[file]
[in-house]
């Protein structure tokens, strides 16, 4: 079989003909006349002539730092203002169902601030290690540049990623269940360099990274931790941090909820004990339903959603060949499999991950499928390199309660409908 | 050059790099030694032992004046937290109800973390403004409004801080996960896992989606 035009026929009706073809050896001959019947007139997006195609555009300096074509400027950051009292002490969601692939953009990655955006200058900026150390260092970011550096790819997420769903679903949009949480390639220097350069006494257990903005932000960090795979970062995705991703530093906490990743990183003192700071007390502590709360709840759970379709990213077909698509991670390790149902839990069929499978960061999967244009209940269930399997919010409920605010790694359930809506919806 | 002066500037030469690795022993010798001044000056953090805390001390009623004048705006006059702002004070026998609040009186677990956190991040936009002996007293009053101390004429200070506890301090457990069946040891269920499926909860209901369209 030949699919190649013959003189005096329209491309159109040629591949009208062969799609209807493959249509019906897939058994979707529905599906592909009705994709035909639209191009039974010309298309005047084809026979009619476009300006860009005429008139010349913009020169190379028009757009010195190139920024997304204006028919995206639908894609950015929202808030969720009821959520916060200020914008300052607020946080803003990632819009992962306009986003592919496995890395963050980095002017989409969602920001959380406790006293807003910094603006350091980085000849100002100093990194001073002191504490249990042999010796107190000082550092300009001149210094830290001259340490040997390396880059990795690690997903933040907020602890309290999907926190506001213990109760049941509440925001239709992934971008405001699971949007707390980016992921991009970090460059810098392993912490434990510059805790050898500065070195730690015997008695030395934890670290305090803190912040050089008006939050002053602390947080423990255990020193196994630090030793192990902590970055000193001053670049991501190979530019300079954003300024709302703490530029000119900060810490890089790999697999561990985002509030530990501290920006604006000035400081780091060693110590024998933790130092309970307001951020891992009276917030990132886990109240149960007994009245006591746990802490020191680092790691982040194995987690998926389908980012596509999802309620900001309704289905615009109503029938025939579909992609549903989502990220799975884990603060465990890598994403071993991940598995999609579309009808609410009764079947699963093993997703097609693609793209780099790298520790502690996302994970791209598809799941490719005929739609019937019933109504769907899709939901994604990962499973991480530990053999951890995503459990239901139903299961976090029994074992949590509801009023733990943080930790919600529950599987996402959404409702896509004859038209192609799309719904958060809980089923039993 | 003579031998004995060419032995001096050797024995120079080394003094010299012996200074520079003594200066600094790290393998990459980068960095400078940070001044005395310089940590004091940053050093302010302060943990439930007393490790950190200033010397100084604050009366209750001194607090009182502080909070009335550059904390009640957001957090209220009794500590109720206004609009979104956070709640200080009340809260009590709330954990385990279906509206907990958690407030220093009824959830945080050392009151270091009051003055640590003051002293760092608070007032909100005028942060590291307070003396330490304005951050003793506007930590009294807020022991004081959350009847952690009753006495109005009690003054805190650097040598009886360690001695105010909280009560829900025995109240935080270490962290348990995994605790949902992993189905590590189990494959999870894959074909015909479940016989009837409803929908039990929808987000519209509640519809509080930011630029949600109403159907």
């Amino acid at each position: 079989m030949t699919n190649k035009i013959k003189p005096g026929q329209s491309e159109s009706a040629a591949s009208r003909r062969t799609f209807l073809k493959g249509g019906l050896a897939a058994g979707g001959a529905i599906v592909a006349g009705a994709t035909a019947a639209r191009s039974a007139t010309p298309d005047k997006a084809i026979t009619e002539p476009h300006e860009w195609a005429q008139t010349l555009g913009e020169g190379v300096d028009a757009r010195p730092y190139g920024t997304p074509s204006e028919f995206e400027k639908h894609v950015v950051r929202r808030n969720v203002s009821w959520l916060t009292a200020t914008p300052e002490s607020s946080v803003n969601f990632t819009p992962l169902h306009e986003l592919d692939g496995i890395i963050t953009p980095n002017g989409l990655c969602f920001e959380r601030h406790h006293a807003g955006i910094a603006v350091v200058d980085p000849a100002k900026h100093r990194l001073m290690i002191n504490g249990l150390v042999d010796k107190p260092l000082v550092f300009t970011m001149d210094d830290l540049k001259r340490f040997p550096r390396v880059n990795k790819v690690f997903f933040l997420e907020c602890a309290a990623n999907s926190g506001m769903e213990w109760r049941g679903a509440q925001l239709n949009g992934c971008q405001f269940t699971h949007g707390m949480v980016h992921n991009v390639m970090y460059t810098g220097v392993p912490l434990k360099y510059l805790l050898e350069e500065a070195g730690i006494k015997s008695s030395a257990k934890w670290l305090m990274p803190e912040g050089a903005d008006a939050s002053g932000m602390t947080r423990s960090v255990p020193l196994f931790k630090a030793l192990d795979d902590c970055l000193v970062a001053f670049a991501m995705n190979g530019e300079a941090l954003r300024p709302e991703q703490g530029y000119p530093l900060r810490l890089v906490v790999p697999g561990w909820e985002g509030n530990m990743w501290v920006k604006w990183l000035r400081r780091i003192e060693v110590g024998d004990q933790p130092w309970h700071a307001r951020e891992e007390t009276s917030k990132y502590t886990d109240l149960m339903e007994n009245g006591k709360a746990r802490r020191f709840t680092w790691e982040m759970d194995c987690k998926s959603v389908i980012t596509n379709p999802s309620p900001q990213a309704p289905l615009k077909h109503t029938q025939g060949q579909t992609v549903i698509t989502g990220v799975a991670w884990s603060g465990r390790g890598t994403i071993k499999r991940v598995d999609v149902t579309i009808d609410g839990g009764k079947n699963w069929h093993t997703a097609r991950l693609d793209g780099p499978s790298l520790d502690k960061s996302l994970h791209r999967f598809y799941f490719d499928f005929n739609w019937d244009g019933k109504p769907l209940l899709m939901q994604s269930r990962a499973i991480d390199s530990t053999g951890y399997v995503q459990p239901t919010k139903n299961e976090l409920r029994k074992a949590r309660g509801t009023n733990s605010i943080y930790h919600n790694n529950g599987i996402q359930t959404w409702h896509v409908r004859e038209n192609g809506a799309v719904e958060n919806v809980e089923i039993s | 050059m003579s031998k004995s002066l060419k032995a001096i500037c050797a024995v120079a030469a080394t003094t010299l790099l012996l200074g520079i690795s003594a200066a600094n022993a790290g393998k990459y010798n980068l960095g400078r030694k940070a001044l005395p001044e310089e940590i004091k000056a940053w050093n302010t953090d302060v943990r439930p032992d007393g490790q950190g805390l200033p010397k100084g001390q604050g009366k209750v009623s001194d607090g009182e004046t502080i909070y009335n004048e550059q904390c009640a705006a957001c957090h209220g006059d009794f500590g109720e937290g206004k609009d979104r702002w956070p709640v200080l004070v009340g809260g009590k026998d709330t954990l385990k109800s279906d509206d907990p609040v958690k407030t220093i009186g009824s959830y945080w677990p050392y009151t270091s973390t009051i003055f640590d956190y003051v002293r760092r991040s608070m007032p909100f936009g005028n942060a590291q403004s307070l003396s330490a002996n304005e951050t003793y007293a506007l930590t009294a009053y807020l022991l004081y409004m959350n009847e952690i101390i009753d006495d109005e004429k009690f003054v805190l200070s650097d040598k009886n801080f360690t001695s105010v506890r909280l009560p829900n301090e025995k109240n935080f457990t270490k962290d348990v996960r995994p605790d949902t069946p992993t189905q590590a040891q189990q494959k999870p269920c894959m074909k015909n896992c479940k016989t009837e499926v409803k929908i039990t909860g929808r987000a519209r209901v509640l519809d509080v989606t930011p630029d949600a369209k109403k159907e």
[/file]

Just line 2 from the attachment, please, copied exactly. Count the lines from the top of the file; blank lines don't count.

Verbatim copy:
């Protein structure tokens, strides 16, 4: 079989003909006349002539730092203002169902601030290690540049990623269940360099990274931790941090909820004990339903959603060949499999991950499928390199309660409908 | 050059790099030694032992004046937290109800973390403004409004801080996960896992989606 035009026929009706073809050896001959019947007139997006195609555009300096074509400027950051009292002490969601692939953009990655955006200058900026150390260092970011550096790819997420769903679903949009949480390639220097350069006494257990903005932000960090795979970062995705991703530093906490990743990183003192700071007390502590709360709840759970379709990213077909698509991670390790149902839990069929499978960061999967244009209940269930399997919010409920605010790694359930809506919806 | 002066500037030469690795022993010798001044000056953090805390001390009623004048705006006059702002004070026998609040009186677990956190991040936009002996007293009053101390004429200070506890301090457990069946040891269920499926909860209901369209 030949699919190649013959003189005096329209491309159109040629591949009208062969799609209807493959249509019906897939058994979707529905599906592909009705994709035909639209191009039974010309298309005047084809026979009619476009300006860009005429008139010349913009020169190379028009757009010195190139920024997304204006028919995206639908894609950015929202808030969720009821959520916060200020914008300052607020946080803003990632819009992962306009986003592919496995890395963050980095002017989409969602920001959380406790006293807003910094603006350091980085000849100002100093990194001073002191504490249990042999010796107190000082550092300009001149210094830290001259340490040997390396880059990795690690997903933040907020602890309290999907926190506001213990109760049941509440925001239709992934971008405001699971949007707390980016992921991009970090460059810098392993912490434990510059805790050898500065070195730690015997008695030395934890670290305090803190912040050089008006939050002053602390947080423990255990020193196994630090030793192990902590970055000193001053670049991501190979530019300079954003300024709302703490530029000119900060810490890089790999697999561990985002509030530990501290920006604006000035400081780091060693110590024998933790130092309970307001951020891992009276917030990132886990109240149960007994009245006591746990802490020191680092790691982040194995987690998926389908980012596509999802309620900001309704289905615009109503029938025939579909992609549903989502990220799975884990603060465990890598994403071993991940598995999609579309009808609410009764079947699963093993997703097609693609793209780099790298520790502690996302994970791209598809799941490719005929739609019937019933109504769907899709939901994604990962499973991480530990053999951890995503459990239901139903299961976090029994074992949590509801009023733990943080930790919600529950599987996402959404409702896509004859038209192609799309719904958060809980089923039993 | 003579031998004995060419032995001096050797024995120079080394003094010299012996200074520079003594200066600094790290393998990459980068960095400078940070001044005395310089940590004091940053050093302010302060943990439930007393490790950190200033010397100084604050009366209750001194607090009182502080909070009335550059904390009640957001957090209220009794500590109720206004609009979104956070709640200080009340809260009590709330954990385990279906509206907990958690407030220093009824959830945080050392009151270091009051003055640590003051002293760092608070007032909100005028942060590291307070003396330490304005951050003793506007930590009294807020022991004081959350009847952690009753006495109005009690003054805190650097040598009886360690001695105010909280009560829900025995109240935080270490962290348990995994605790949902992993189905590590189990494959999870894959074909015909479940016989009837409803929908039990929808987000519209509640519809509080930011630029949600109403159907």